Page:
Live Better. Love Better. Work Better.

How to Deal with Sexual Rejection from Your Partner

You are in a great mood and feeling confident about your body. You decide that you would like to initiate sex with your partner. However, when you reach for them and suggest you go to the bedroom, they recoil and say they aren’t in the mood. Regardless of whether they do so because they are genuinely tired or they don’t desire you for other reasons, this can be quite painful to face. You don’t want to take it personally, but feeling undesired by your partner can have an impact on your self-esteem, and can even be destructive to your relationship. While it’s normal for these moments to happen from time to time, if you feel constantly rejected by your partner, it’s important to address this before it becomes a major problem.

The Impact of Rejection

Maybe your partner avoids being intimate with you by claiming a headache. Maybe they outright rebuff your advances, or they go to bed before you or fall asleep on the couch. Perhaps they just seem reluctant to spend intimate time with you. Regardless of how it manifests, rejection hurts; in fact, the brain’s response to rejection is the same as its response to physical pain. Rejection for your partner is especially painful. This is the person who is supposed to know you the best, and love you for better or worse. This means that this type of rejection can feel tied to your overall desirability as a person, even if it has nothing to do with you. This can devastate your self-esteem and self-image. Over time, this can cause you to withdraw from your partner, and may cause you to feel resentment. This can have a hugely negative impact on your relationship. Fortunately, taking a proactive approach to communication around this issue can be very helpful in repairing both your self-worth and the health of your relationship.

Tips for Talking to Your Partner

It can be scary to talk to your partner about this issue. If you are already feeling rejected by your partner, you may be hesitant to put yourself in a position of vulnerability again. However, it isn’t going to get better if you don’t talk about it directly. Here are some tips for ensuring that you communicate effectively with your partner:

  • Set aside a time to talk to your partner when you won’t be interrupted. Don’t try to spring the conversation on them while you are getting ready for work in the morning or getting ready to pick the kids up from school. Ask them to set aside some time to talk to you when you know you can have a complete conversation.
  • Once you have sat down and you are both fully engaged, present the facts. Do your best to be nonjudgmental about it, as they may feel defensive. For example, you may say, “We have not had sex in X months” or “You used to hold my hand, but you don’t anymore.” Some people will be aware that they have been behaving this way, while others might not have noticed. Don’t assume you know what they will say, how they feel, or that they are fully cognizant of and indifferent to the pain they are causing.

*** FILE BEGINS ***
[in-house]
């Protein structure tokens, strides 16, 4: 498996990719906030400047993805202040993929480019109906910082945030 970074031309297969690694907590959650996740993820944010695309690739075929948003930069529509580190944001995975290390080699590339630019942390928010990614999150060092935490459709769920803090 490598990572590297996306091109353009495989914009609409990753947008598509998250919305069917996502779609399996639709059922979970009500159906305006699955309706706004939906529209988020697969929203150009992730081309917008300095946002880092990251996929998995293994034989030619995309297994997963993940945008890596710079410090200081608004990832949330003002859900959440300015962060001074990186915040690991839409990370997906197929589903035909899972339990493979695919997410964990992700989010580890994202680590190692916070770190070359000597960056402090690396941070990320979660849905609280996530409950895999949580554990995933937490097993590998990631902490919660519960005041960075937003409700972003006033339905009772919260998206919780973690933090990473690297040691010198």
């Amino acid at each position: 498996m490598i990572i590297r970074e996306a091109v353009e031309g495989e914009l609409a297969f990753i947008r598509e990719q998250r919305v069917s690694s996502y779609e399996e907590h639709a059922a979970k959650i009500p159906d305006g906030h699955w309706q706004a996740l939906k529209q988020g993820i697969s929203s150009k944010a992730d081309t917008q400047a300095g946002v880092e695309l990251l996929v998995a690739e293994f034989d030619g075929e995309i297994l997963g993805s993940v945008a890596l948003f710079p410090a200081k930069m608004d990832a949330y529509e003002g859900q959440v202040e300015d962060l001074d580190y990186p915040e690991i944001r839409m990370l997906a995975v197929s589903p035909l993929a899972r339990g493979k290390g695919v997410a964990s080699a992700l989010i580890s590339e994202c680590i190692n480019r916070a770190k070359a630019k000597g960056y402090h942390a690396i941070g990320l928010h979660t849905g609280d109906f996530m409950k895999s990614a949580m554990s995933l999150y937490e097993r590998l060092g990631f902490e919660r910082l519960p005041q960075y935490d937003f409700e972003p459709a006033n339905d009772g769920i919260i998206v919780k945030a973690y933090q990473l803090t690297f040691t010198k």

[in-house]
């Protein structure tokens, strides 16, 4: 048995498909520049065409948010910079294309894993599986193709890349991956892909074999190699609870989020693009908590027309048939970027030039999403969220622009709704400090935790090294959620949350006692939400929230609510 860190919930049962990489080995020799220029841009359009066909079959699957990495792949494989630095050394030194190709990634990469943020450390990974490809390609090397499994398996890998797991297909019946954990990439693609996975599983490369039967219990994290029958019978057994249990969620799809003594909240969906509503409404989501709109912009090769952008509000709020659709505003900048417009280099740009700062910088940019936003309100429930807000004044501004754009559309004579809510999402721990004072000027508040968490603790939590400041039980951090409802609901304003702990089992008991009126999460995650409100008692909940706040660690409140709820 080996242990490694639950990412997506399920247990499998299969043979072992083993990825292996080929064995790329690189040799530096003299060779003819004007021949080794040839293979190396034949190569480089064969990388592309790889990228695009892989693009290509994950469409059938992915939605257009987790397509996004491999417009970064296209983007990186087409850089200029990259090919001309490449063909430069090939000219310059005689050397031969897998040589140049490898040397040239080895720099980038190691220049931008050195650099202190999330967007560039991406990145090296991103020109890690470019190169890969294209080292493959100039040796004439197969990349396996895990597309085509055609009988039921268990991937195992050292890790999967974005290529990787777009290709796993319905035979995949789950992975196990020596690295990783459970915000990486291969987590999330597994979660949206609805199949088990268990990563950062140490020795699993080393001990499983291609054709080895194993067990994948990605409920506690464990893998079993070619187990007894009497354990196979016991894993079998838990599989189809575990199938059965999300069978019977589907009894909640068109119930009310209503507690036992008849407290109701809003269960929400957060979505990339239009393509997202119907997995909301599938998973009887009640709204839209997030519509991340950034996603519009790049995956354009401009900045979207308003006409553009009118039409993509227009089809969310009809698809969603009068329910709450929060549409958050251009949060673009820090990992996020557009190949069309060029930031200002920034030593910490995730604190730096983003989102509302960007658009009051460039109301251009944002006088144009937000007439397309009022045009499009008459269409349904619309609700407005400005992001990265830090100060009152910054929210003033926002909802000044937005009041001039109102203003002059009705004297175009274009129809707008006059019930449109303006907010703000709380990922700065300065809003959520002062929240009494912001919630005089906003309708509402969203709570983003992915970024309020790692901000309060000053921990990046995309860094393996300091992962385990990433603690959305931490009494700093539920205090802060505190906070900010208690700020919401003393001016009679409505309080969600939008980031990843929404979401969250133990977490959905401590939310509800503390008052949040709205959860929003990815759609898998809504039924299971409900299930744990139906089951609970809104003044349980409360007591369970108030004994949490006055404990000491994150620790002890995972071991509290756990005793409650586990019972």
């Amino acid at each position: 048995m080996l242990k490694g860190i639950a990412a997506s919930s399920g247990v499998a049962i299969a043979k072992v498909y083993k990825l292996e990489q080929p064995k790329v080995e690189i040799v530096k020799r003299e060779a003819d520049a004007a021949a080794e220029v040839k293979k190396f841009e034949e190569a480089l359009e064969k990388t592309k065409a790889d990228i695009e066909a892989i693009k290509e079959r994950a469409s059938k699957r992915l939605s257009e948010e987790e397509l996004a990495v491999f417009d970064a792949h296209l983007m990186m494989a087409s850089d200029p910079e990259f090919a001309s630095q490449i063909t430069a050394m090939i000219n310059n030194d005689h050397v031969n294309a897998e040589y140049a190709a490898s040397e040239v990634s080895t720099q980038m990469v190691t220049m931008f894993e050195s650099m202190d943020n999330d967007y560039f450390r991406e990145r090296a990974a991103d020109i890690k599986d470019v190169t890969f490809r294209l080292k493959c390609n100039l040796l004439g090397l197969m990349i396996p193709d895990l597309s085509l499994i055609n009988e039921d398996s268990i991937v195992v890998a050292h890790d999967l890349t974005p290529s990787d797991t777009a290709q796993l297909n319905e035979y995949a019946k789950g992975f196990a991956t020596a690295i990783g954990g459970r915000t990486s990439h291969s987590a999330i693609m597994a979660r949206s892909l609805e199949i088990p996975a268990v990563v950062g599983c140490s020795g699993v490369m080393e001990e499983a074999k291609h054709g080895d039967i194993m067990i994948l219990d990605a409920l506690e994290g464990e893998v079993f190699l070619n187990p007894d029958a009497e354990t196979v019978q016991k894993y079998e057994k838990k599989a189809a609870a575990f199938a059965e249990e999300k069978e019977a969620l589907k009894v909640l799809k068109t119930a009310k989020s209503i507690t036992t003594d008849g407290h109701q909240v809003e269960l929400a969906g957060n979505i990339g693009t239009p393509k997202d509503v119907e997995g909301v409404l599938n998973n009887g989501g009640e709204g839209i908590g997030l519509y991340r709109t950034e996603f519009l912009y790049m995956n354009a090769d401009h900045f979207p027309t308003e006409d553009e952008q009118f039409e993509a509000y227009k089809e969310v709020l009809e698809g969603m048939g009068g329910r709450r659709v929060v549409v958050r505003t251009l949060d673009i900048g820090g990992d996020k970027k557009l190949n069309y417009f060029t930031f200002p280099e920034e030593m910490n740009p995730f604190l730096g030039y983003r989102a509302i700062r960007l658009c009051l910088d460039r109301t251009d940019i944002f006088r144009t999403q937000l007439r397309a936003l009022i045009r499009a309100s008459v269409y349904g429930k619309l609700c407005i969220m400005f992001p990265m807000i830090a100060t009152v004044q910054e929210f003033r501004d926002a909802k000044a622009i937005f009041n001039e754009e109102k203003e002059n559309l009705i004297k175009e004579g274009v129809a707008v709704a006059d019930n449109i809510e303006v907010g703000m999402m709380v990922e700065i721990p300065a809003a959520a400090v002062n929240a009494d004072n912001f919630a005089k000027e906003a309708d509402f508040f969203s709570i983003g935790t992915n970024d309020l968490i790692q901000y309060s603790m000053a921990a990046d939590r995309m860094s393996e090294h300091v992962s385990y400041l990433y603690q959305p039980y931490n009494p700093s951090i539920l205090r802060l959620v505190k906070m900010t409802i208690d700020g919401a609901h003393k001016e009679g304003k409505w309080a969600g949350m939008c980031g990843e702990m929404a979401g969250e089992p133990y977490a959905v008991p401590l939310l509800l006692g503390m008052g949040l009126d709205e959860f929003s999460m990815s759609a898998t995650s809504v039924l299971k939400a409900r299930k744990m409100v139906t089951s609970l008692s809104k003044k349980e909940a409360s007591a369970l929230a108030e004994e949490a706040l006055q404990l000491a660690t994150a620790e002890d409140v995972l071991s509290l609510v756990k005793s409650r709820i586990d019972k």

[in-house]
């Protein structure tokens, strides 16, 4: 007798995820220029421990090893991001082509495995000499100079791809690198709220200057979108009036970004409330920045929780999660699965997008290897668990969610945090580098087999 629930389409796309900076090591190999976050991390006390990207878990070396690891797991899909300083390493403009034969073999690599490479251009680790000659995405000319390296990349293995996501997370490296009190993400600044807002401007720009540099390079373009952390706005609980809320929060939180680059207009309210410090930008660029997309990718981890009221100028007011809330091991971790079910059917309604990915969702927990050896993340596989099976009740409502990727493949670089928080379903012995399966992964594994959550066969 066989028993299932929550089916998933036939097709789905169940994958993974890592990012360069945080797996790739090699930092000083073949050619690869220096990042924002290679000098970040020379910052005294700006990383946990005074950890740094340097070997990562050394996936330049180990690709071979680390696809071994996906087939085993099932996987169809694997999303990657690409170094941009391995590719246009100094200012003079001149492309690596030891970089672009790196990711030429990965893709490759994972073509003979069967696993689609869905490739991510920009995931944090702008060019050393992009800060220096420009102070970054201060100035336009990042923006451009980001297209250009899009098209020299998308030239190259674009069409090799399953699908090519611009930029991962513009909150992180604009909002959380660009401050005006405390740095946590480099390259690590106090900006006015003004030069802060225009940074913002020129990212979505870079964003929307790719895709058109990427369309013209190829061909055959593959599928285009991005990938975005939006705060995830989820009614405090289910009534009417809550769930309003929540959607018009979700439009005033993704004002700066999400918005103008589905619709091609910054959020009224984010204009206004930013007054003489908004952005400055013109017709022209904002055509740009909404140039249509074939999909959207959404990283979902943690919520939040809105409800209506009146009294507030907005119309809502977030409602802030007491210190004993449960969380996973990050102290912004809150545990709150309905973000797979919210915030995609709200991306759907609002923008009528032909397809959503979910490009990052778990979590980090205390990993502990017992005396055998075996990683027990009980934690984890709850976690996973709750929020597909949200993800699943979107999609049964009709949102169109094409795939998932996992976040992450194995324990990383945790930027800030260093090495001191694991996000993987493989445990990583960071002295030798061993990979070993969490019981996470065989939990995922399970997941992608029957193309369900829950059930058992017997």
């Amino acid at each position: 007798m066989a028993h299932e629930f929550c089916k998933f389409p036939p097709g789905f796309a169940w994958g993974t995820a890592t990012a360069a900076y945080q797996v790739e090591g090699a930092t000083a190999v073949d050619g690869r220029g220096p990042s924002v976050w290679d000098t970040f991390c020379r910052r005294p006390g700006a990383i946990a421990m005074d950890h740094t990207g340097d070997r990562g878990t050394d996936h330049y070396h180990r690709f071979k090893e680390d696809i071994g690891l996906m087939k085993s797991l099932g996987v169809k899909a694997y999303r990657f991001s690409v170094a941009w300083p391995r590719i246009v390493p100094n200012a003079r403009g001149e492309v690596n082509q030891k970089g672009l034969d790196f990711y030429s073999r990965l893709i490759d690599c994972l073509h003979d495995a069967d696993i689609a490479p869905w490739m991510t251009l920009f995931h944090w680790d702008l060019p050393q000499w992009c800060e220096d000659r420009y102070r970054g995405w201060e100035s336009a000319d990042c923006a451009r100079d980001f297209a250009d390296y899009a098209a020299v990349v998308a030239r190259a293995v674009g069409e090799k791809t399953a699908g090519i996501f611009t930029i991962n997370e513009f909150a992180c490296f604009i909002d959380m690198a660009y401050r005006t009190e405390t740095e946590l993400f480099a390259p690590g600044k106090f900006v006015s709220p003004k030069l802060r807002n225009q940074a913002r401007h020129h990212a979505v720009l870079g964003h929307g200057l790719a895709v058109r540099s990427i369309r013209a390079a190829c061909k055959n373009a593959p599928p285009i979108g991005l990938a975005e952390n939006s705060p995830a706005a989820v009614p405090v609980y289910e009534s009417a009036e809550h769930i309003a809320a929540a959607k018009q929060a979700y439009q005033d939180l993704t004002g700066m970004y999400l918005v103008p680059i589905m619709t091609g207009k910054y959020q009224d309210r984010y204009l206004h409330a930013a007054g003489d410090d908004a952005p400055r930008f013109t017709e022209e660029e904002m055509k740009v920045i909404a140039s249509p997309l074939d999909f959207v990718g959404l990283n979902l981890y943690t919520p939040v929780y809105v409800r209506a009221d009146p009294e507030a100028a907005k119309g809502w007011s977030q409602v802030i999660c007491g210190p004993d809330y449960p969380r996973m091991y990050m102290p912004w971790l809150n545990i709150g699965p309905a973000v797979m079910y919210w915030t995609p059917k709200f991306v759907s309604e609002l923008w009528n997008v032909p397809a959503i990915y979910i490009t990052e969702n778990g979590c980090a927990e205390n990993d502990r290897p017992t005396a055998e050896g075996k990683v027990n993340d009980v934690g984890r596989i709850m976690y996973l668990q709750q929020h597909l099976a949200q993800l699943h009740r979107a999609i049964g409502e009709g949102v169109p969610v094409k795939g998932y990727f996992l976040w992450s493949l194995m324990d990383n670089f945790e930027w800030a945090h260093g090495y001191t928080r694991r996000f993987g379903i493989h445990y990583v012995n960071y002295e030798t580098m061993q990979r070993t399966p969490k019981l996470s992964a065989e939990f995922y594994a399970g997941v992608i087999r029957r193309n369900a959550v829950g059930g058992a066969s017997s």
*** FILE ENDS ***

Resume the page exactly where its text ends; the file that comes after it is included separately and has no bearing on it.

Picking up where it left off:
• Tell them how this sexual rejection has impacted you, but own your feelings. Instead of saying, “You caused me to feel undesirable,” say, “I feel undesirable and it’s impacting my self-esteem.” Again, allow your partner space to respond without assuming you know how they will react. They may know how you have been feeling or they may not have a clue. Give them the benefit of the doubt.
  • Clearly request a change. For example, you could ask your partner to honestly discuss solutions to this issue, or to make more of an effort to express physical affection. Make your desires and expectations obvious. If your partner gets defensive, ask them to explain their perspective and whether or not there is a solution they see.
  • Be specific about what steps you both can take to change. In a partnership, both parties have to accommodate the other; it’s not one person’s “fault” over the other. Your partner may have reasons they are avoiding intimacy of which you are not aware. Hashing this out and figuring out what actions you can both take can make a big difference. Start small and make sure they are clear and specific.
  • Agree to check in about this issue periodically. Ask your partner if you can check in with each other on this problem in a few weeks to see if you are both feeling better about it. If not, you can revisit the conversation and find different solutions.

Sometimes, an unbiased third party can make a big difference in ensuring these conversations are productive. If you think you could benefit from marriage counseling in Chicago, contact Symmetry Counseling today.

Symmetry Counseling Recent News Image 4
Recent Posts

When to Go to Couples Therapy? When You Notice These 3 Sign

Apr 30, 2024

Zoe Mittman, LSW If you’re asking the question “when to go to couples therapy”, you are in the right place. I am going to spend some time talking about 3 signs couples therapy may be a good fit for you.…

Read More

Healing the Heart – Tips for How to Get Over a Breakup

Apr 23, 2024

Breakups can be extremely difficult for both the heart and the mind. Grieving the loss of a relationship is taxing both mentally and emotionally. Whether you initiated the breakup or are the individual being broken up with, the pain and…

Read More

Surviving the Holidays: 5 Tips for Managing Holiday Stress

Apr 16, 2024

Paula Gonzalez MA, LPC, ADHD-CCSP, CIMHP                                                                                         The Christmas holiday season can be filled with “tidings of comfort and joy!.” It can also be filled with lots of invitations to holiday parties that will have you “rockin’ around the Christmas tree…

Read More